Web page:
“Ravenhead” has it all, with odes to the band’s past and major influences, but a straight line up from the direction of “To the End.” It has even more insanely catchy choruses anchored by saw-toothed riffs and Seeb’s patented clean, yet gnarly vocal style. For Orden Ogan, it gets no better than this. For music, its another victory for songwriting and the right amount of hooks. Germany prevails yet again…and Orden Ogan has the formula to erect a tower that stands eye to “eye of Sauron” with Blind Guardian.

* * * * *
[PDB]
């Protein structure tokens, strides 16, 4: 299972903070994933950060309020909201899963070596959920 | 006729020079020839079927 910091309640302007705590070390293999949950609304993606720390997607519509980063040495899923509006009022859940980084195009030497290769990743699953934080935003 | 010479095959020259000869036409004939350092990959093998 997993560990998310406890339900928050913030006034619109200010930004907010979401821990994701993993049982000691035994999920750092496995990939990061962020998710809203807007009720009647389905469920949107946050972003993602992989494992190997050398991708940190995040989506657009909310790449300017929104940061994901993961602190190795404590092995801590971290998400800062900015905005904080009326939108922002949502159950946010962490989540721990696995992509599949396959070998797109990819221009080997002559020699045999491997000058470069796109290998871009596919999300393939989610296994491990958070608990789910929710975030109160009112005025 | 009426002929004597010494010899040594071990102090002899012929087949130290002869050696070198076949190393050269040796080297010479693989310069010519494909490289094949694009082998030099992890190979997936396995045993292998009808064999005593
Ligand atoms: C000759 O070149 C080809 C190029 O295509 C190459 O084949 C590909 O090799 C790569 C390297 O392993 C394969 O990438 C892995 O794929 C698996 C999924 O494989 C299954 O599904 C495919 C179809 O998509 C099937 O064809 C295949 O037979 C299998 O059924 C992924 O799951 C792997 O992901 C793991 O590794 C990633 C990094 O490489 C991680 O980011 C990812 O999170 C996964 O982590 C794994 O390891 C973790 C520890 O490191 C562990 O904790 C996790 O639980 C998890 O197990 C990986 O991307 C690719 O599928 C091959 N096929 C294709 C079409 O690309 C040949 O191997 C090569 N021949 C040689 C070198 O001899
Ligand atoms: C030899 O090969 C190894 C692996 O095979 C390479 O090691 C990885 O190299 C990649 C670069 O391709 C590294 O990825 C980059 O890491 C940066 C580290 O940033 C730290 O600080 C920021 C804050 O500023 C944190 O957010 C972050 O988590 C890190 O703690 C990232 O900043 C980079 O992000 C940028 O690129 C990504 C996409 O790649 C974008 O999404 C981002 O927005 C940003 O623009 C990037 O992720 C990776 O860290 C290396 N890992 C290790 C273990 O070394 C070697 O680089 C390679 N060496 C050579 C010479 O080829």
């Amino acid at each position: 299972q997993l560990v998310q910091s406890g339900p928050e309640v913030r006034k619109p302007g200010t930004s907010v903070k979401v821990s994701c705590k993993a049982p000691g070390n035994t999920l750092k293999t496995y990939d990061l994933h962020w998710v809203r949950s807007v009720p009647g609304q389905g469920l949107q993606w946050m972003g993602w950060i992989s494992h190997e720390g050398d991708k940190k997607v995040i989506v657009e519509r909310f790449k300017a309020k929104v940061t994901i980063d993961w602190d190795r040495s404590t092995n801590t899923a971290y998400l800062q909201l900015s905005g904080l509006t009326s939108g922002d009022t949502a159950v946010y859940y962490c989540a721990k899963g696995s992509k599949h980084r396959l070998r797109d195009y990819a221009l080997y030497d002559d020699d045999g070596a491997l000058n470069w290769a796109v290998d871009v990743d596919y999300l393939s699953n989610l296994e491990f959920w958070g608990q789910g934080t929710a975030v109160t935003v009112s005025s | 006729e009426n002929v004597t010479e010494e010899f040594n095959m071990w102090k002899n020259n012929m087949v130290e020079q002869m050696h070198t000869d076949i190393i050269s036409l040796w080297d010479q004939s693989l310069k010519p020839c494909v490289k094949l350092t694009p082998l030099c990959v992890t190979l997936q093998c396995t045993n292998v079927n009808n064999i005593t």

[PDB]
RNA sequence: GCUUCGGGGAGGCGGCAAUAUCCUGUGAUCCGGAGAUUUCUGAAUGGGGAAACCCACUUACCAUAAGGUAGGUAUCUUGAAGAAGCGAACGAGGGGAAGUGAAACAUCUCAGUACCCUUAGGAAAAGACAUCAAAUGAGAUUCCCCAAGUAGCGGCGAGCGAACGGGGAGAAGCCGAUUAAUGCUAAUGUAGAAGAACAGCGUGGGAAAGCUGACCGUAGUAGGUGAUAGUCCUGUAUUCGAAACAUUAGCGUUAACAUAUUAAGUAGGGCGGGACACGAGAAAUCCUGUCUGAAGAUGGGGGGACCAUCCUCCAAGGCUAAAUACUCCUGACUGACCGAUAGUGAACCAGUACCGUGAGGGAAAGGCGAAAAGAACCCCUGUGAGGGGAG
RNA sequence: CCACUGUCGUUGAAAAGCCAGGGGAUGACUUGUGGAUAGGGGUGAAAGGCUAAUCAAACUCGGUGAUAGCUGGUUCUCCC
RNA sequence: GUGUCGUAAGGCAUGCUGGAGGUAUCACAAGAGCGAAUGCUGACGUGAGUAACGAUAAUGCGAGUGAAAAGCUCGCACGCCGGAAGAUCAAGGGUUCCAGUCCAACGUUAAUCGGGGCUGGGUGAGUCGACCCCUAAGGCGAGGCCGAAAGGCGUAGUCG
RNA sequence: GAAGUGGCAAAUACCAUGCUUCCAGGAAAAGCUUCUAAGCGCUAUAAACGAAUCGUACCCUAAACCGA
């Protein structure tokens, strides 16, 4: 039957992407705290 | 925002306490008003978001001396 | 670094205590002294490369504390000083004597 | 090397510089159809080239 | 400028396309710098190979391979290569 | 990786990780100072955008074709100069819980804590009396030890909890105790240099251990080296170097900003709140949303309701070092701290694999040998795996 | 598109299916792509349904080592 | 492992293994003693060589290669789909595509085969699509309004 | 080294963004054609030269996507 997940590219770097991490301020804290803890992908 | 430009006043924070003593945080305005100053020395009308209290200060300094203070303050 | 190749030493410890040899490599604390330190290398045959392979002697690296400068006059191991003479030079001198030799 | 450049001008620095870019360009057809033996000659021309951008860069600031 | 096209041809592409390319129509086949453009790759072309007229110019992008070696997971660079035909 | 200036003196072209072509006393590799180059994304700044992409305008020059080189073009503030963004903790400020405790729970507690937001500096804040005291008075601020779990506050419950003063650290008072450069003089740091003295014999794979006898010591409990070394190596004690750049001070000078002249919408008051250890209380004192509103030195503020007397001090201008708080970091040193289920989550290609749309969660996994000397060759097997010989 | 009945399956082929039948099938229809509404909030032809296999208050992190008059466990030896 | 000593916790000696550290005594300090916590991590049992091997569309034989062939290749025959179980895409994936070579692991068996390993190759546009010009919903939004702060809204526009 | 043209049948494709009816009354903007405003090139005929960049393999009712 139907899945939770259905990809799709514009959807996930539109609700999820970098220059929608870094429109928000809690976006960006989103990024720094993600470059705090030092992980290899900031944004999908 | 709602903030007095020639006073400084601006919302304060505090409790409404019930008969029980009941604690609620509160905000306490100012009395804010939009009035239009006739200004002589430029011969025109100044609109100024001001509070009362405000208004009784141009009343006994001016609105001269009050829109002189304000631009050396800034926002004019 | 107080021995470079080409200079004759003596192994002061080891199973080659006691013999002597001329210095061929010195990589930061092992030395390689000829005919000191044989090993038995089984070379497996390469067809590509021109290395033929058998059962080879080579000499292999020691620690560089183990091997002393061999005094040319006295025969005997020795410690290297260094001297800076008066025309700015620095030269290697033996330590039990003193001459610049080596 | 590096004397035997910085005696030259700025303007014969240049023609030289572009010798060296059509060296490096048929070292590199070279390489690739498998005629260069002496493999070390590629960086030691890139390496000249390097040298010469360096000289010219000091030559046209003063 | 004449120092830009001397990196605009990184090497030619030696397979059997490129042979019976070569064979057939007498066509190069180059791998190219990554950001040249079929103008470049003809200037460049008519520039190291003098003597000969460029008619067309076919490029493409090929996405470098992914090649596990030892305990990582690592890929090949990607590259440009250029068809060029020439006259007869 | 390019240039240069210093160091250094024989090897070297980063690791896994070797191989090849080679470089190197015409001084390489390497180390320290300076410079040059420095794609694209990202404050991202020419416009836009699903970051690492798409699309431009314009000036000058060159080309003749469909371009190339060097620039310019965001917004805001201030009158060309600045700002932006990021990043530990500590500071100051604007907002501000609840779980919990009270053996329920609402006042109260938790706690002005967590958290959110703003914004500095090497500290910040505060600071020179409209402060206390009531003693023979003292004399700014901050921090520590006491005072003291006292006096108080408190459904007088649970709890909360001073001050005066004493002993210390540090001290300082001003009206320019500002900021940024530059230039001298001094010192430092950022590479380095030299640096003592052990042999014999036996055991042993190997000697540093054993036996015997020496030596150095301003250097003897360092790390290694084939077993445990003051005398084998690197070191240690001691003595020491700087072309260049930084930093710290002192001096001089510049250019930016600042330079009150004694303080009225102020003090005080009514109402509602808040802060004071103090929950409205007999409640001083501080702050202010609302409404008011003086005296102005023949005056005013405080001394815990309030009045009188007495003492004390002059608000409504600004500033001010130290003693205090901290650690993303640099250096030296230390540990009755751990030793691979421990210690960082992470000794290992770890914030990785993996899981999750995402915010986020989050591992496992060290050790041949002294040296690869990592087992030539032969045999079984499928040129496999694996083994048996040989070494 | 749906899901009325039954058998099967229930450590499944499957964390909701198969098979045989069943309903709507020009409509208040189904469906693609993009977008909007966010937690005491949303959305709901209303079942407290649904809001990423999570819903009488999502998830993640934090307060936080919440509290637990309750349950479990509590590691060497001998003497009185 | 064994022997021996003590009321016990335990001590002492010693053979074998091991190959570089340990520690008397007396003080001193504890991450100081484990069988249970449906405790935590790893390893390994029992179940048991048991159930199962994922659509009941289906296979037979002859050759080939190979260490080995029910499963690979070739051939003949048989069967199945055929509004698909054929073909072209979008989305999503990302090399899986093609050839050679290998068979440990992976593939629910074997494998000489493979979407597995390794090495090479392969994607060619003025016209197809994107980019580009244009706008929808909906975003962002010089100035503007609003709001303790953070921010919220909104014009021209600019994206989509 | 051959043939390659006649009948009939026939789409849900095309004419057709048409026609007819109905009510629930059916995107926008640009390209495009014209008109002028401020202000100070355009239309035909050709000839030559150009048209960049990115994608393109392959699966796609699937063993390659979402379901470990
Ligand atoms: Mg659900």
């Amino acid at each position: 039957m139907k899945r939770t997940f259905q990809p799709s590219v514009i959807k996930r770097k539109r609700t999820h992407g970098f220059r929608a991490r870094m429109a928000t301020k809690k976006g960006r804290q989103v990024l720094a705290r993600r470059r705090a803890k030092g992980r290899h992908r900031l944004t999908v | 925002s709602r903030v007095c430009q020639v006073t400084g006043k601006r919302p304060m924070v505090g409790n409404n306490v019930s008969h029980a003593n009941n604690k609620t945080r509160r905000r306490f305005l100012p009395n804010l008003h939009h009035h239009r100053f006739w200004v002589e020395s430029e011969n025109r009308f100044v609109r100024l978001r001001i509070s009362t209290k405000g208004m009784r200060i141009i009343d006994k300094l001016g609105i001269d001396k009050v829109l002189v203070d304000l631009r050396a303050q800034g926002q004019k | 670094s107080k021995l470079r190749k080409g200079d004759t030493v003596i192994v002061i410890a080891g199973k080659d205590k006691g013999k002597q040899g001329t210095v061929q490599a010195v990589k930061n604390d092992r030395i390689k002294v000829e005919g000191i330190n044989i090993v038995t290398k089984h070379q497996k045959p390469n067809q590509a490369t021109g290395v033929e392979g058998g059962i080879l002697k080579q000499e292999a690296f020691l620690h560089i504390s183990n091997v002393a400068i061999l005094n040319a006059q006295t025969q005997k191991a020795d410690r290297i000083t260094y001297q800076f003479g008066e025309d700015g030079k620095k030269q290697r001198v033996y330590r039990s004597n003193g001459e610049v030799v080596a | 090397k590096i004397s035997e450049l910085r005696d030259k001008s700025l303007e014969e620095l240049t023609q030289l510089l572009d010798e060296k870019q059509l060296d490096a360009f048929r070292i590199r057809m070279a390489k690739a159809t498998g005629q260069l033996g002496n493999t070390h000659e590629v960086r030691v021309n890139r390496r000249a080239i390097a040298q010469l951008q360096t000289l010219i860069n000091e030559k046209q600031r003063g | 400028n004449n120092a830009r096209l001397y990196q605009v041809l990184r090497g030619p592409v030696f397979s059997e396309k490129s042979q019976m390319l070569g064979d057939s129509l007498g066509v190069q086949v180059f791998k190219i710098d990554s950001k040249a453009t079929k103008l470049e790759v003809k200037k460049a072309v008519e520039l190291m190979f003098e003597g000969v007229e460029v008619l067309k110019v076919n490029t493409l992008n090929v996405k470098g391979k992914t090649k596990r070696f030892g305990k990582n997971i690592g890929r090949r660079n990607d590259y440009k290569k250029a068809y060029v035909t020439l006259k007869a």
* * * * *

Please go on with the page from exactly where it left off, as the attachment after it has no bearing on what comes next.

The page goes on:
Highs: More insanely well written songs, catchy choruses, and deliciously serrated riffs.
Lows: Once again...the extreme metal lover has little to cherish.
Bottom line: Simply stated...."Ravenhead" is Orden Ogan's defining moment.
Get more info including news, reviews, interviews, links, etc. on our Orden Ogan band page.